> to spend the money on Visual Studio .NET then VB is probably the way to
go.
> On the other hand, a beginner may not wish to spend the money on Visual
> Studio .NET, and will start playing with framework and Notepad (or another
> cheap editor), and in the absence of the Windows Forms / Web Forms
> designers, JScript is often much easier to use than the other languages.
> Consider the fact that hello world is only:

>     print("Hello, world")

> versus all the other goo you have to write in the other languages.
Beginning
> programmers are also quite likely to come from a web

...

read more »



Sat, 29 May 2004 18:25:41 GMT  
 Which Language Should I Choose?
Well Peter, I wouldn't (and didn't) call working with the Win32 API *advanced* programming, although there are some parts that
you'll need to be not only advanced, but ingenious to get working from VB.

As VB5/6 only runs on the Win32 operating system, its pretty much a given in my eyes that if you can't use it, you aren't quite up
to speed for average competency. How could anybody write a half way decent front end (the target of VB dev) without at least knowing
SendMessage, RtlMoveMemory, and a handful of other easy enough to use API's that they can use to grab some perf or functionality not
available out of the box. I'm not asking them to be able to thunk down to the DirectX API's and code up Max Payne after all. Just
maybe use FindWindow() so they can stop multiple instances of their app when needed and pop the already loaded one to the top using
SetForgroundWindow(). Seems like normal competency to be able to do that, as it's a normal need for an application. Piggy backing a
ride on some other apps main thread before making the call, so your app actually does pop to the front instead of flashing the
toolbar button, I would consider advanced. Not difficult to do actually, but it would take an advanced person to realize it could be
done in the first place.

Is there some other O.S. that you think VB programmers should be programming against in order to consider themselves competent? I
don't consider being able to drag some controls onto a forms designer and hook them to a data control, or 20, being a competent
programmer. And if you want to tell me that you are shipping apps using only the out of the box functionality of VB, then I'm
telling you that you are shipping apps that aren't quite what they could be.

 Anyway, all things said and done, you are really going to be better off learning both languages. And MC++ too.

But I still think newbies should learn C# first. That way they won't pick up any bad habits. I think VB drives people towards bad
habits. Somebody posted earlier here stating VB was good because it didn't enforce explicit typing, is a good example of this. Type
safety is paramount to a competent developer. It's also paramount to a newbie, they just don't know it yet. So every time I see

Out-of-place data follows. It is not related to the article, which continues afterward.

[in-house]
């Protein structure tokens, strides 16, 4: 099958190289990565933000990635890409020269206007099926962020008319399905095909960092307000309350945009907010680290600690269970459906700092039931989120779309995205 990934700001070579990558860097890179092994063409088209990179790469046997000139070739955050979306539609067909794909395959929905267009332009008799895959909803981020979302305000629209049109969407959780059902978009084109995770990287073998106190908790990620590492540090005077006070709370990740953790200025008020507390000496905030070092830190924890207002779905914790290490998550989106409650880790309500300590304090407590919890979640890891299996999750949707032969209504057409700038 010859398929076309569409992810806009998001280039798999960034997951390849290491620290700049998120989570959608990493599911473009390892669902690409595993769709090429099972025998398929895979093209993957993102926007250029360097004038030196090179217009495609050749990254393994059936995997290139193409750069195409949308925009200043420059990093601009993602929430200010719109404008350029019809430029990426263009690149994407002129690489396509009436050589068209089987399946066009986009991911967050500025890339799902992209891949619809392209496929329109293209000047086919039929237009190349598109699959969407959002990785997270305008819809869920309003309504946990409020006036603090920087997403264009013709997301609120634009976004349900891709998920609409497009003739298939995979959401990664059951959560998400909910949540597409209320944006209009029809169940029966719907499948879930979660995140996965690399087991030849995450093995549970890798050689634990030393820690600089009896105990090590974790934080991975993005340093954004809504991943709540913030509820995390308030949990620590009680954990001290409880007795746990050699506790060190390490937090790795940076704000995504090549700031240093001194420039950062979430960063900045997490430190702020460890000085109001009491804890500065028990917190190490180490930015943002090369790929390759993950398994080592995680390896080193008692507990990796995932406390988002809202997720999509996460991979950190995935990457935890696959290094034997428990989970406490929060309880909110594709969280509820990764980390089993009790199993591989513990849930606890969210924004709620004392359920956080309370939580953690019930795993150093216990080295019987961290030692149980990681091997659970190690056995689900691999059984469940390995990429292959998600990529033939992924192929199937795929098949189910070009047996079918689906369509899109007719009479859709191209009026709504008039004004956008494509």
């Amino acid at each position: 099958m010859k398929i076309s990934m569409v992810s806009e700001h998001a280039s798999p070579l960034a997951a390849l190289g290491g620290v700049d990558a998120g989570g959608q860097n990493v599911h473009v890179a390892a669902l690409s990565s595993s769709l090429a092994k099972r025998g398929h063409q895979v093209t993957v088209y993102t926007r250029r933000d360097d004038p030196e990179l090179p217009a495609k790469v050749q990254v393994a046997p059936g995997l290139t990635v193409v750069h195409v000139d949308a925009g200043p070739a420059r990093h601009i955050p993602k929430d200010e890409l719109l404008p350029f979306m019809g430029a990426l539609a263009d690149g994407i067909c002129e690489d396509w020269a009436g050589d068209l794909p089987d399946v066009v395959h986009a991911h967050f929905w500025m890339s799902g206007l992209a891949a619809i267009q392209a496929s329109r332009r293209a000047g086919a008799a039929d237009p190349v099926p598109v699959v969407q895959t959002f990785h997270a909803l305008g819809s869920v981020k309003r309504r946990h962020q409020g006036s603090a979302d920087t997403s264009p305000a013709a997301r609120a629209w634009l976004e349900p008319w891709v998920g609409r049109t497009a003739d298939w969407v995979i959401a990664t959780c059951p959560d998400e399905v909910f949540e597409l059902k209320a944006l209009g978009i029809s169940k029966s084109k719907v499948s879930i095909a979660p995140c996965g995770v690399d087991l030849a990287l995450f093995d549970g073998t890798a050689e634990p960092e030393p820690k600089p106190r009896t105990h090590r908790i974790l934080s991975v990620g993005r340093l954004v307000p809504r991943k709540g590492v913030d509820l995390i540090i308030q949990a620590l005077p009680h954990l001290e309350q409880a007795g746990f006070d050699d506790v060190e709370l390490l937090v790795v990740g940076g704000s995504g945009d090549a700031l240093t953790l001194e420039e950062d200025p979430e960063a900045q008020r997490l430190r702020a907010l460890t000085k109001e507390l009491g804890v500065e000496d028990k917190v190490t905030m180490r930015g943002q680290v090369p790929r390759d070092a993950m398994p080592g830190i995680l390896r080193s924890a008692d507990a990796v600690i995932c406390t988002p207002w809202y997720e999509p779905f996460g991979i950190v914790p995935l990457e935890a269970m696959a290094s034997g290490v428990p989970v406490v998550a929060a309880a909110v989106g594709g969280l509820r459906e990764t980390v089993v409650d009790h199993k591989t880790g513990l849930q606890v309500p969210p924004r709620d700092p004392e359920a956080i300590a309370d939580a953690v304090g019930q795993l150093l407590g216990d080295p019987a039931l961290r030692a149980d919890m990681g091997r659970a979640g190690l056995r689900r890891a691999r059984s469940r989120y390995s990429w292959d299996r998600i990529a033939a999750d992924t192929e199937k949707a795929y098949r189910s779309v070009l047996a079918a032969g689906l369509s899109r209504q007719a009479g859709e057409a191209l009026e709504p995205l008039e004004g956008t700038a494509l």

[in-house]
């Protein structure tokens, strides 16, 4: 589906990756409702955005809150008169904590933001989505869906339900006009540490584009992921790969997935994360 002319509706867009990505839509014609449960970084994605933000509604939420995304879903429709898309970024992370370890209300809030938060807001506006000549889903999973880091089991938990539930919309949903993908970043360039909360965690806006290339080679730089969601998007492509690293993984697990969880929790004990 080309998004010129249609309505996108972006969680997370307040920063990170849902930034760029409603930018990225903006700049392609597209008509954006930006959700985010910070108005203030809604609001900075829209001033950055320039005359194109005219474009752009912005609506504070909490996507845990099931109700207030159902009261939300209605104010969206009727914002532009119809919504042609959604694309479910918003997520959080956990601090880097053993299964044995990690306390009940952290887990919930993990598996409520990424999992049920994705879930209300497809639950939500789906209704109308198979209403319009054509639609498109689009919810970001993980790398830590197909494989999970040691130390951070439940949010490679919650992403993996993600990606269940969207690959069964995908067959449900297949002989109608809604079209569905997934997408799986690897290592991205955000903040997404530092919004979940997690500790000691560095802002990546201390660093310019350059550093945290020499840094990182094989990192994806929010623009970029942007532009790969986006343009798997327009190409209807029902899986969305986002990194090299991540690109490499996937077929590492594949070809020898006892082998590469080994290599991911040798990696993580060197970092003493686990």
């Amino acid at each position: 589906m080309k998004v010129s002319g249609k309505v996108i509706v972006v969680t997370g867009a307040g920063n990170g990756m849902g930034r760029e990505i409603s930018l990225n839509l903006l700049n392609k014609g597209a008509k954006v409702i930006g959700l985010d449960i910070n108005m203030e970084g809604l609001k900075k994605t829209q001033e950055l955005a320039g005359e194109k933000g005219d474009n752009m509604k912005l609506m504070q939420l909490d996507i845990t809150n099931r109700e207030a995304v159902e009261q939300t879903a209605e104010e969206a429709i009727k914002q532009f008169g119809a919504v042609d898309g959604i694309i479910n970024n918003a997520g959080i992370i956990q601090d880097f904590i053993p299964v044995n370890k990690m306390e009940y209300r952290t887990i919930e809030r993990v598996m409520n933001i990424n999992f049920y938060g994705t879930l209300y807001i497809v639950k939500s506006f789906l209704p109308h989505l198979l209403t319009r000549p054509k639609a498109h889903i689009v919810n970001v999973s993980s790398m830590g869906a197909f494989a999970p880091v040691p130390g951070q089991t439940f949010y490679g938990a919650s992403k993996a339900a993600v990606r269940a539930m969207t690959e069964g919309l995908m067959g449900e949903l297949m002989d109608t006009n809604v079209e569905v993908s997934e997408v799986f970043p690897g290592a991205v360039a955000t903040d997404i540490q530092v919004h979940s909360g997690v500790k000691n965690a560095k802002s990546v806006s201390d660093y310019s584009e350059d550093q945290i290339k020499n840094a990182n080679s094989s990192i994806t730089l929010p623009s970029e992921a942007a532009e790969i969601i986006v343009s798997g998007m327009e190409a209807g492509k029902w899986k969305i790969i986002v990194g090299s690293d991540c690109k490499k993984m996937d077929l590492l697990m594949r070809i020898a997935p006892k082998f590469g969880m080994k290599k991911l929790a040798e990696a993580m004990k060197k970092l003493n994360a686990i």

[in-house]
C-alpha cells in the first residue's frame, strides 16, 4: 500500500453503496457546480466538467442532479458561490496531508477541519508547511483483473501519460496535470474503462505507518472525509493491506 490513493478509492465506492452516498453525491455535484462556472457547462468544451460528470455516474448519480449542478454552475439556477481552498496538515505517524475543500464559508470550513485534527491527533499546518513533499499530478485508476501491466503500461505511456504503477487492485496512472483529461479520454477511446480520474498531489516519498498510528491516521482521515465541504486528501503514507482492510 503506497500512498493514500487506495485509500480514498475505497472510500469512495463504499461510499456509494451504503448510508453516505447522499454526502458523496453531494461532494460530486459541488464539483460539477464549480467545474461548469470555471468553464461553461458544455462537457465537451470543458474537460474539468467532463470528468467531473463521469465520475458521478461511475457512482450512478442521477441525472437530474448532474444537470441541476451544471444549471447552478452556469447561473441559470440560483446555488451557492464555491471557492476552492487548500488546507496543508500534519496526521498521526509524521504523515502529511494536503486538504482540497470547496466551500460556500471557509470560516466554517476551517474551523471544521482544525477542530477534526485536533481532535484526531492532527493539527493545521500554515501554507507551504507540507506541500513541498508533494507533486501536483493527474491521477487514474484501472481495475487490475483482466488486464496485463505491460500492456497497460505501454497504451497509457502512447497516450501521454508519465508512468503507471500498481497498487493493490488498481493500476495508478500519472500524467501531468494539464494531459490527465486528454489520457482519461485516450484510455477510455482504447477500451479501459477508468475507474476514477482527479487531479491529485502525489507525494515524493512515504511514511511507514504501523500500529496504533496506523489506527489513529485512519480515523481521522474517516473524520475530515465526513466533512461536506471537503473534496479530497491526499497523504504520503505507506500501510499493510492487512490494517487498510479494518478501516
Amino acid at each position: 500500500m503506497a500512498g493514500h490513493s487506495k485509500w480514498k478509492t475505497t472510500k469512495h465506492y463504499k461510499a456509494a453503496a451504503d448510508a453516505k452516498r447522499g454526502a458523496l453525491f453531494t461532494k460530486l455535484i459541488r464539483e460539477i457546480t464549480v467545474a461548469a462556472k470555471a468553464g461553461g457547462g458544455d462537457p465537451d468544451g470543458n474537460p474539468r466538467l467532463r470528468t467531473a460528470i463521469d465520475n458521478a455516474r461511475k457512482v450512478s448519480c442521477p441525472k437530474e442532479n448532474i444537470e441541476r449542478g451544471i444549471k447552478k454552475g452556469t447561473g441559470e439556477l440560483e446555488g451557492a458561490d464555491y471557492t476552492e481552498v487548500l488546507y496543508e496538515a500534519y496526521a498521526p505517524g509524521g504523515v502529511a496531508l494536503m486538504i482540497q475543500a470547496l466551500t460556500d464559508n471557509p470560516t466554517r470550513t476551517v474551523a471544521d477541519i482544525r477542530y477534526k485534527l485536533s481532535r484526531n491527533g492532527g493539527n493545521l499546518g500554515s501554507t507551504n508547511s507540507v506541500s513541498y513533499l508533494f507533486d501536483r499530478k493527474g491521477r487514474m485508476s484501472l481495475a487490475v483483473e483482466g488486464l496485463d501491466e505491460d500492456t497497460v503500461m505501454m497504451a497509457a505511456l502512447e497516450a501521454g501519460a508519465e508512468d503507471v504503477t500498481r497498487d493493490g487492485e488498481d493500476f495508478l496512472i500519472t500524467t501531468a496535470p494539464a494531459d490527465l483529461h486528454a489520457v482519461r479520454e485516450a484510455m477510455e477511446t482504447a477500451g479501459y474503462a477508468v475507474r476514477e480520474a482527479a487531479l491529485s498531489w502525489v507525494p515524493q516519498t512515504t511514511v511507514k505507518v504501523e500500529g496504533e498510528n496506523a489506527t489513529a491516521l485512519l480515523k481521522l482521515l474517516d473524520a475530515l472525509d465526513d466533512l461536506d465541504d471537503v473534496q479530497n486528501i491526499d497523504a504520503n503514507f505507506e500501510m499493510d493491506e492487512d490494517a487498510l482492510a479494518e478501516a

somebody state that weak typing is a good thing, I just move their name over to the "woefully mislead" side of the book, shake my
head, and hope I never have to work with them or on any code they ever wrote.

On migration of legacy VB apps. Why? I certainly wouldn't advocate re-writing in VB.net or C# if the app is already complete, or
even partially complete. If it's a web app and you just have to have the extra perf offered by ASP+, then that's another story.

As far as comfort with syntax, I guess the new guy really will find this line of VB:

If Not myObject Is Nothing OrElse IsNull( myOtherObject ) Then ...

much more comfortable than the C# equivalent:

if (myObject != null || myOtherObject == null) {...

because the VB version reads more like English. hehehe sure it does. The only reason you now understand what the VB line was trying
to say is because you read the C# one ;-)) And the distinction between null/nothing certainly won't confuse them now, will it? ;-))

BTW, how long did it take you to learn the C# operators? An hour? Tough barrier, that. <g>

Anyway, your article isn't all bad, even though I disagree with your reasoning. Some people really will do better learning VB.Net
then C#, just because MSFT told them they would. Strange how confidence in being able to do something often is the only difference
between getting it done or not. :-))

Keep Smilin'
Ed Stegman

Quote:

> Hi Ed

> I totally agree with you about your stance towards advanced VB developers
> moving to C# instead of VB.NET. As I said in the article, C# has been
> designed from scratch, so it doesn't have to bring anything bad along for
> "compatibility reasons". For advanced programmers (people who've worked with
> the WinAPI etc), language syntax isn't normally much of a barrier, so there
> aren't any compelling reasons not to go to C# except for migrating VB6
> applications (although it could be argued that the changes are so great in
> VB.NET that you'd be better off rewrite the app, in C# at that).

> However, for the not-so-advanced VB programmer, VB.NET is probably a better
> move initially (I did say that once you've learned VB.NET, moving to C# is
> almost painless because most things are done very similarly). This is
> because your not-so-advanced VBer probably isn't comfortable with the
> C++-like syntax, so they'd be more at home with VB.NET. Once they've